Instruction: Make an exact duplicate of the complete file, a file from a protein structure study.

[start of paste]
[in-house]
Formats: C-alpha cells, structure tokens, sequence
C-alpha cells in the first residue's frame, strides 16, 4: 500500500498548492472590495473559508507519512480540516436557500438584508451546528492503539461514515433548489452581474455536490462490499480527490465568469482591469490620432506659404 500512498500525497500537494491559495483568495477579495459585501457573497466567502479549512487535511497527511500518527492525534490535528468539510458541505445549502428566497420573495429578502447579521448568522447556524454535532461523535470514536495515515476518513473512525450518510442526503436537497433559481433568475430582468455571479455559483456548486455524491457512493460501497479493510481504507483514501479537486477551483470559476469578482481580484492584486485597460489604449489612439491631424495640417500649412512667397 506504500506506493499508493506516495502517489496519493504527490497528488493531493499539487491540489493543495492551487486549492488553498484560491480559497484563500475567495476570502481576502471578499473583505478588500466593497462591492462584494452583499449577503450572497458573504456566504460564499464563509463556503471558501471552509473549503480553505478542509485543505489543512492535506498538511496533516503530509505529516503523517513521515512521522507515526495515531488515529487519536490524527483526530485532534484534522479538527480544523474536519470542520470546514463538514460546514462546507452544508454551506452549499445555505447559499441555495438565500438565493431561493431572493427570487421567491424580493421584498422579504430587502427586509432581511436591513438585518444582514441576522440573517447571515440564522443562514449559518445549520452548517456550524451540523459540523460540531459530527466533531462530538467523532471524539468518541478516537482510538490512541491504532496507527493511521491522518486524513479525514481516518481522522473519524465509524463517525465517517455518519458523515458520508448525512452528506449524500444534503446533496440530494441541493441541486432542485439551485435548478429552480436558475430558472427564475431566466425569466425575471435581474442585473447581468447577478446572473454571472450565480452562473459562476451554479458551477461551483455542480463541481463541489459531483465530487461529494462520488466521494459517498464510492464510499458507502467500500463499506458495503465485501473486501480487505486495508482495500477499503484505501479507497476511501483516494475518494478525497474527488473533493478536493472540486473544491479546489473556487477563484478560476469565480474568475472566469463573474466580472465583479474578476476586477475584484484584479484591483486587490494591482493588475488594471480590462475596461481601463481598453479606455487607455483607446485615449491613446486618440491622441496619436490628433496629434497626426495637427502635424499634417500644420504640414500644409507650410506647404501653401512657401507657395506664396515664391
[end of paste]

[in-house]
Formats: C-alpha cells, structure tokens, sequence
C-alpha cells in the first residue's frame, strides 16, 4: 500500500498548492472590495473559508507519512480540516436557500438584508451546528492503539461514515433548489452581474455536490462490499480527490465568469482591469490620432506659404 500512498500525497500537494491559495483568495477579495459585501457573497466567502479549512487535511497527511500518527492525534490535528468539510458541505445549502428566497420573495429578502447579521448568522447556524454535532461523535470514536495515515476518513473512525450518510442526503436537497433559481433568475430582468455571479455559483456548486455524491457512493460501497479493510481504507483514501479537486477551483470559476469578482481580484492584486485597460489604449489612439491631424495640417500649412512667397 506504500506506493499508493506516495502517489496519493504527490497528488493531493499539487491540489493543495492551487486549492488553498484560491480559497484563500475567495476570502481576502471578499473583505478588500466593497462591492462584494452583499449577503450572497458573504456566504460564499464563509463556503471558501471552509473549503480553505478542509485543505489543512492535506498538511496533516503530509505529516503523517513521515512521522507515526495515531488515529487519536490524527483526530485532534484534522479538527480544523474536519470542520470546514463538514460546514462546507452544508454551506452549499445555505447559499441555495438565500438565493431561493431572493427570487421567491424580493421584498422579504430587502427586509432581511436591513438585518444582514441576522440573517447571515440564522443562514449559518445549520452548517456550524451540523459540523460540531459530527466533531462530538467523532471524539468518541478516537482510538490512541491504532496507527493511521491522518486524513479525514481516518481522522473519524465509524463517525465517517455518519458523515458520508448525512452528506449524500444534503446533496440530494441541493441541486432542485439551485435548478429552480436558475430558472427564475431566466425569466425575471435581474442585473447581468447577478446572473454571472450565480452562473459562476451554479458551477461551483455542480463541481463541489459531483465530487461529494462520488466521494459517498464510492464510499458507502467500500463499506458495503465485501473486501480487505486495508482495500477499503484505501479507497476511501483516494475518494478525497474527488473533493478536493472540486473544491479546489473556487477563484478560476469565480474568475472566469463573474466580472465583479474578476476586477475584484484584479484591483486587490494591482493588475488594471480590462475596461481601463481598453479606455487607455483607446485615449491613446486618440491622441496619436490628433496629434497626426495637427502635424499634417500644420504640414500644409507650410506647404501653401512657401507657395506664396515664391